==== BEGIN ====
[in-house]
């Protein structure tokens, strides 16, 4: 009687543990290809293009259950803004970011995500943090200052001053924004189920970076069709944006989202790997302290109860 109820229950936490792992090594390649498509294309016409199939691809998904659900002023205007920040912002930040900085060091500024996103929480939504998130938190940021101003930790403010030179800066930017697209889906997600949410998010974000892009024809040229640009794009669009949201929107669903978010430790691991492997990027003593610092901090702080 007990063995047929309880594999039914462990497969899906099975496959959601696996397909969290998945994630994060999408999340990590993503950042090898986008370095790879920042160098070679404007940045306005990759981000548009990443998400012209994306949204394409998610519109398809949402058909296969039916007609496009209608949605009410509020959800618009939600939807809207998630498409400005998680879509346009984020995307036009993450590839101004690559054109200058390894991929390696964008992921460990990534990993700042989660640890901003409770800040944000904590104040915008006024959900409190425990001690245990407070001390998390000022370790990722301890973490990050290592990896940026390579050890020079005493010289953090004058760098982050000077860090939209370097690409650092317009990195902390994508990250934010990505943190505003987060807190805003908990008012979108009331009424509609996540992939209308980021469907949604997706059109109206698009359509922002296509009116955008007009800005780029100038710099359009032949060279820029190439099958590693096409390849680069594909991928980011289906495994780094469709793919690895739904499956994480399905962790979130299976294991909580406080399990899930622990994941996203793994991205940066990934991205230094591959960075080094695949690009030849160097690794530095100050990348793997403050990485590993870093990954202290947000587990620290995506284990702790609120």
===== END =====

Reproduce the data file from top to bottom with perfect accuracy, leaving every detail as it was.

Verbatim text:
[in-house]
């Protein structure tokens, strides 16, 4: 009687543990290809293009259950803004970011995500943090200052001053924004189920970076069709944006989202790997302290109860 109820229950936490792992090594390649498509294309016409199939691809998904659900002023205007920040912002930040900085060091500024996103929480939504998130938190940021101003930790403010030179800066930017697209889906997600949410998010974000892009024809040229640009794009669009949201929107669903978010430790691991492997990027003593610092901090702080 007990063995047929309880594999039914462990497969899906099975496959959601696996397909969290998945994630994060999408999340990590993503950042090898986008370095790879920042160098070679404007940045306005990759981000548009990443998400012209994306949204394409998610519109398809949402058909296969039916007609496009209608949605009410509020959800618009939600939807809207998630498409400005998680879509346009984020995307036009993450590839101004690559054109200058390894991929390696964008992921460990990534990993700042989660640890901003409770800040944000904590104040915008006024959900409190425990001690245990407070001390998390000022370790990722301890973490990050290592990896940026390579050890020079005493010289953090004058760098982050000077860090939209370097690409650092317009990195902390994508990250934010990505943190505003987060807190805003908990008012979108009331009424509609996540992939209308980021469907949604997706059109109206698009359509922002296509009116955008007009800005780029100038710099359009032949060279820029190439099958590693096409390849680069594909991928980011289906495994780094469709793919690895739904499956994480399905962790979130299976294991909580406080399990899930622990994941996203793994991205940066990934991205230094591959960075080094695949690009030849160097690794530095100050990348793997403050990485590993870093990954202290947000587990620290995506284990702790609120």